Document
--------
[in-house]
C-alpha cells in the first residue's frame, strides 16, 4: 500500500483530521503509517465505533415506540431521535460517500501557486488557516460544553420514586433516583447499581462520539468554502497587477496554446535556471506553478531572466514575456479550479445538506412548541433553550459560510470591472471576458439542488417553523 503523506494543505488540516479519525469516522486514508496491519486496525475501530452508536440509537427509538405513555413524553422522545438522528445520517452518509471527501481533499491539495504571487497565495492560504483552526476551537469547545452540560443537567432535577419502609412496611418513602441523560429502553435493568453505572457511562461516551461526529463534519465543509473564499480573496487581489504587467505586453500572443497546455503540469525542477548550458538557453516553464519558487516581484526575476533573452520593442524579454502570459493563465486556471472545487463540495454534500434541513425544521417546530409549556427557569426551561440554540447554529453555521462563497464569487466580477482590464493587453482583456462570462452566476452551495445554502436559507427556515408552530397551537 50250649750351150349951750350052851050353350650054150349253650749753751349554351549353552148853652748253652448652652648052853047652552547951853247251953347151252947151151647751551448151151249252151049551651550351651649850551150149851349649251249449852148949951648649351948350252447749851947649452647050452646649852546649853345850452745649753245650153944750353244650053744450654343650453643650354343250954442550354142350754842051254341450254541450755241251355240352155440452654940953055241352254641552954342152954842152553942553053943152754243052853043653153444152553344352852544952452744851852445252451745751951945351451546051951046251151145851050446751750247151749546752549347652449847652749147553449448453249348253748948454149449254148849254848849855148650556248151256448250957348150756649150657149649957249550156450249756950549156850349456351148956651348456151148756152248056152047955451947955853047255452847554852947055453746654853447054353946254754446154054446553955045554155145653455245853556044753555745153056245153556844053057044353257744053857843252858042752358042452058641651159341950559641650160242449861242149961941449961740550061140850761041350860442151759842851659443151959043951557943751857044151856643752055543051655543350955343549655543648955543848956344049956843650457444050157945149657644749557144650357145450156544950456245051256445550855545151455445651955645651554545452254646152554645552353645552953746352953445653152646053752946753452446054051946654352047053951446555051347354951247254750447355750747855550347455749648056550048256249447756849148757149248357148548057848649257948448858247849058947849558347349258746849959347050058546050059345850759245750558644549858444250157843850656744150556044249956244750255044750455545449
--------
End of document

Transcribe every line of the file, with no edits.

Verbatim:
[in-house]
C-alpha cells in the first residue's frame, strides 16, 4: 500500500483530521503509517465505533415506540431521535460517500501557486488557516460544553420514586433516583447499581462520539468554502497587477496554446535556471506553478531572466514575456479550479445538506412548541433553550459560510470591472471576458439542488417553523 503523506494543505488540516479519525469516522486514508496491519486496525475501530452508536440509537427509538405513555413524553422522545438522528445520517452518509471527501481533499491539495504571487497565495492560504483552526476551537469547545452540560443537567432535577419502609412496611418513602441523560429502553435493568453505572457511562461516551461526529463534519465543509473564499480573496487581489504587467505586453500572443497546455503540469525542477548550458538557453516553464519558487516581484526575476533573452520593442524579454502570459493563465486556471472545487463540495454534500434541513425544521417546530409549556427557569426551561440554540447554529453555521462563497464569487466580477482590464493587453482583456462570462452566476452551495445554502436559507427556515408552530397551537 50250649750351150349951750350052851050353350650054150349253650749753751349554351549353552148853652748253652448652652648052853047652552547951853247251953347151252947151151647751551448151151249252151049551651550351651649850551150149851349649251249449852148949951648649351948350252447749851947649452647050452646649852546649853345850452745649753245650153944750353244650053744450654343650453643650354343250954442550354142350754842051254341450254541450755241251355240352155440452654940953055241352254641552954342152954842152553942553053943152754243052853043653153444152553344352852544952452744851852445252451745751951945351451546051951046251151145851050446751750247151749546752549347652449847652749147553449448453249348253748948454149449254148849254848849855148650556248151256448250957348150756649150657149649957249550156450249756950549156850349456351148956651348456151148756152248056152047955451947955853047255452847554852947055453746654853447054353946254754446154054446553955045554155145653455245853556044753555745153056245153556844053057044353257744053857843252858042752358042452058641651159341950559641650160242449861242149961941449961740550061140850761041350860442151759842851659443151959043951557943751857044151856643752055543051655543350955343549655543648955543848956344049956843650457444050157945149657644749557144650357145450156544950456245051256445550855545151455445651955645651554545452254646152554645552353645552953746352953445653152646053752946753452446054051946654352047053951446555051347354951247254750447355750747855550347455749648056550048256249447756849148757149248357148548057848649257948448858247849058947849558347349258746849959347050058546050059345850759245750558644549858444250157843850656744150556044249956244750255044750455545449